Car-Toons: High-Octane Animation - Thurs. Sept. 22nd - 8PM

Oddball Films presents Car-Toons: High-Octane Animation, an evening of 16mm animated shorts from the 50s and 60s - the golden age of car culture - with the need for speed. From road rage explosions to educational treasures, mid-century predictions for the future of cars, and stylish children's shorts, it's a night of animation in the fast lane. The little mole has the need for speed and soups up a toy convertible in the stunning Czech animation The Mole and the Car (1963). The National Film Board of Canada and Kaj Pindal bring us What on Earth? (1966) a martian's point of view of our auto-obsessed world. Insane Italian animator Bruno Bozzetto gives us Mr. Rossi Buys a Car (1966) a berserk cartoon in which bureaucracy and road rage lead one man on a bloody rampage throughout the city. Di$ney and dogman Goofy team up to help you be a better driver in two classic edutaining shorts - Motor Mania (1950) - Goofy turns into a road rage monster, and Freeway Phobia (1964) demonstrating how not to drive on a freeway. Another Di$ney classic Magic Highway USA (1958) predicts the future of cars and highways - from self-moulding roads to self-driving cars. British animation duo (and married couple) Halas and Batchelor predict a very different and dark future of a car culture in Automania 2000 (1963). Woody Woodpecker gets taken for a ride by Buzzy Buzzard-used car salesman in Hot Rod Huckster (1954).  Discover Miss Esta Maude's Secret (1966) in a super chic adaptation of the children's book about a mild-mannered school teacher with a hidden hot rod. Plus more high-speed cartoons for the early birds!

Date: Thursday, September 22nd, 2016 at 8:00pm
Venue: Oddball Films, 275 Capp Street San Francisco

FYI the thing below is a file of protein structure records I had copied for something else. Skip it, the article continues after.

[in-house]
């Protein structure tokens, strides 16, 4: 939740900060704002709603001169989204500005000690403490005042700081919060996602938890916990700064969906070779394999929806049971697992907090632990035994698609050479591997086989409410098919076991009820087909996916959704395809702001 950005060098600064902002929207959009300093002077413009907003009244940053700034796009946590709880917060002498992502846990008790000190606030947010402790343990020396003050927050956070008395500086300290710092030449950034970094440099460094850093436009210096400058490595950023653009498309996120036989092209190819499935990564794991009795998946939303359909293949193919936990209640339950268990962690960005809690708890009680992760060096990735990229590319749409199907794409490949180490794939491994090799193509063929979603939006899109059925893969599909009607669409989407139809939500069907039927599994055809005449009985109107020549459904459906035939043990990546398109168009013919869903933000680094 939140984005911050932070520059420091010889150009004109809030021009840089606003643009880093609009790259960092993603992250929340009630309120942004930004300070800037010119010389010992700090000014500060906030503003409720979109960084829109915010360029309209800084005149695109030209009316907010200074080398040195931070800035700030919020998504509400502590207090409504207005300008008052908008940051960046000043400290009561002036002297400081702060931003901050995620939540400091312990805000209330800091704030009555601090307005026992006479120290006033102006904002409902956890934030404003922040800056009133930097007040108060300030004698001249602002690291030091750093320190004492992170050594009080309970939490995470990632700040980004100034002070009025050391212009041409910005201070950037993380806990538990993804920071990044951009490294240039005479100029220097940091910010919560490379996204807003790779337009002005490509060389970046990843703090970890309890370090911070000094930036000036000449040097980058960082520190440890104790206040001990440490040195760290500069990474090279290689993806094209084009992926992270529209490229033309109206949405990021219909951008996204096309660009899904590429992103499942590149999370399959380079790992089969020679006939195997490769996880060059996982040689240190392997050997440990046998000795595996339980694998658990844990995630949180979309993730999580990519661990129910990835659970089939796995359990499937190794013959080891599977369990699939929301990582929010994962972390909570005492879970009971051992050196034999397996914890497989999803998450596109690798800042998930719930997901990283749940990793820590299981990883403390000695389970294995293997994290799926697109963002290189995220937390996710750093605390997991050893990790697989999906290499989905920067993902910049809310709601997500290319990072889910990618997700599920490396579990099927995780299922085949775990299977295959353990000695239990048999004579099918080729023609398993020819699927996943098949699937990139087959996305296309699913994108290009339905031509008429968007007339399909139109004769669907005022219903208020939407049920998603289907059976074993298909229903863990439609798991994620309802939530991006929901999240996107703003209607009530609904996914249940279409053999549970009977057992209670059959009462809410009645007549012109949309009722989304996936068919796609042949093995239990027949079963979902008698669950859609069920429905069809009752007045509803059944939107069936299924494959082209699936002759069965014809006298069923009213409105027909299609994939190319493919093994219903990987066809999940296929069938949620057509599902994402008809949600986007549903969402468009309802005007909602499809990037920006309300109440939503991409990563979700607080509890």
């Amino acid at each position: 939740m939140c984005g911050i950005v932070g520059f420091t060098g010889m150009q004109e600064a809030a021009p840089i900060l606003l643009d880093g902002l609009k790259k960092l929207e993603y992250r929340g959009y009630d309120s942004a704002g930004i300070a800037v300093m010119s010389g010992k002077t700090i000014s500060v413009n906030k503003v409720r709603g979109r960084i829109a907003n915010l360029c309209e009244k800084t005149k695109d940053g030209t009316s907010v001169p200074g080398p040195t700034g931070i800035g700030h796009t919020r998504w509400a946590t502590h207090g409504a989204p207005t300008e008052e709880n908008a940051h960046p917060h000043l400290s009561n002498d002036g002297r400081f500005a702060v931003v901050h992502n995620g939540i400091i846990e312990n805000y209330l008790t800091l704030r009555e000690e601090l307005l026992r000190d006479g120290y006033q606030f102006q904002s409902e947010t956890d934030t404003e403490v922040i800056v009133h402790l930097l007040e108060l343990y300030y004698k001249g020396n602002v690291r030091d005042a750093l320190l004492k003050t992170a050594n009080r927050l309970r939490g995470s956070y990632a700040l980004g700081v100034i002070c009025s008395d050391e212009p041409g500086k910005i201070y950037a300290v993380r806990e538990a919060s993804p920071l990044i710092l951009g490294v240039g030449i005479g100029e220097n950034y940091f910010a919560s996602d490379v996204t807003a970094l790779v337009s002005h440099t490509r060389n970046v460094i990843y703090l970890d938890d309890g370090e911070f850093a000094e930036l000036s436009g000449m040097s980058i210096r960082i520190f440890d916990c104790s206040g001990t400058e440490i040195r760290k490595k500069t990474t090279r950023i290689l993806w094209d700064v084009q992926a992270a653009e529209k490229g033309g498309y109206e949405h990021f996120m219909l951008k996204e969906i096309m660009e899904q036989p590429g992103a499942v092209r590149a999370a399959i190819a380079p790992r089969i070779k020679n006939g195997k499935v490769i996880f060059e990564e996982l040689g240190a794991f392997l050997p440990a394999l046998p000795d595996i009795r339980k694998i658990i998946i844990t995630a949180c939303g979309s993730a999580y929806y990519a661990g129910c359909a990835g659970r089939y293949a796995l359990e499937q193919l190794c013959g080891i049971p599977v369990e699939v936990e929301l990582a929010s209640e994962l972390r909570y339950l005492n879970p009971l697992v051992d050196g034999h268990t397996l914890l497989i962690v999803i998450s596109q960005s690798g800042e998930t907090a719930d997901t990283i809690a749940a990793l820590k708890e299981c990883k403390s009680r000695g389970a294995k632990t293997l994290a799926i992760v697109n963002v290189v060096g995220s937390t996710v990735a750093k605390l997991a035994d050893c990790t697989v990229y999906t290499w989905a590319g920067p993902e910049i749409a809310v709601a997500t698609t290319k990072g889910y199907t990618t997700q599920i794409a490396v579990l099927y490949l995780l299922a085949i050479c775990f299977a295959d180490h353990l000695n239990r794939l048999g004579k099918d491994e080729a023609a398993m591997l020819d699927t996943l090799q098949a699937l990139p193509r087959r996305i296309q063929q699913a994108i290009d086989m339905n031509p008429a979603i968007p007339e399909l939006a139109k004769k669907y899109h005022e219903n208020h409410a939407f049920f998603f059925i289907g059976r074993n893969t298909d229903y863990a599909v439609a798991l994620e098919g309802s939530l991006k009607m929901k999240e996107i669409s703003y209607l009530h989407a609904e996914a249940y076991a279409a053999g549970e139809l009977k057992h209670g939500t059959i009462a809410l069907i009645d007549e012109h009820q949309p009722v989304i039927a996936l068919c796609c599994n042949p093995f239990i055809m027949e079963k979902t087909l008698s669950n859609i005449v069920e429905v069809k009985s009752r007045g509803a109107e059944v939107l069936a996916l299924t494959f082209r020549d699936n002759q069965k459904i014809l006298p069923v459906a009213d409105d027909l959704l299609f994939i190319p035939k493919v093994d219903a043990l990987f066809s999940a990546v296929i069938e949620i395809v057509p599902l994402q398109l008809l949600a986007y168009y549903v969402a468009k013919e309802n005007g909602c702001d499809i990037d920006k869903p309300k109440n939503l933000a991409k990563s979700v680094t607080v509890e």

Admission: $10.00, Limited Seating RSVP to or (415) 558-8117

The Mole and the Car (Color, 1963)

Another adorable and stylish cartoon from Zdenek Miler's beloved Little Mole series. The little mole wakes up underground beneath a busy street. When he emerges from his tunnel, he sees all the bright shiny and speedy cars and dreams of having one for his very own. After a nasty little boy destroys his toy car and leaves it in the street, our rodent hero fixes her up and speeds off in his very own set of wheels.

Mr. Rossi Buys A Car (Color, 1966)
Part of Bruno Bozetto’s (Allegro Non Troppo) great series of psychedelic screwball shorts starring the “everyman” Mr. Rossi. Unbelievable animated hijinks with appropriately off kilter soundscore.  Signor Rossi is in the market for his first car. After ridiculous bouts with bureaucracy, car salesmen, and rude motorists, he eventually loses his cool and goes on a high-speed road rage fueled terror spree throughout the city.

Freeway Phobia 
(Color, 1964)
(Subtitled The Art Of Driving The Super Highway). 
Hilarity naturally ensures when everyone’s favorite talking dog, Goofy, demonstrates how not to drive on the freeway. First, he is the overly timid driver, then the overly aggressive driver, and finally the inattentive driver, shaving or eating. In a dynamic mix of animation styles, Goofy demonstrates how NOT to merge on the freeway, drive with distractions, and basically cause every thinkable accident.

What On Earth! (Color, 1966)
If aliens looked at planet Earth from outer space, what would he or she see? In this film, automobiles are perceives as life forms – with particular habits and behaviors! See beautifully animated lines of cars, dancing figures and stoplights, and other objects dancing. This psychedelic simplified world of shapes and signs, emphasizes consumerism and the ways in which earthlings are being conditioned! Produced by the National Film Board of Canada and directed by Les Drew and Kaj Pindal.

Magic Highway, U.S.A. (Color, 1958, excerpt)
Live action, archival footage, culminating in stunningly beautiful mid-century animation from D*sney examines the past, present (circa 1958) and paleo-future of transportation (*note* a small portion of the end of this wonderful film has been lost no doubt to a hungry high school film projector).

 “As father chooses the route in advance on a push-button selector, electronics take 
 over complete control. Progress can be accurately checked on a synchronized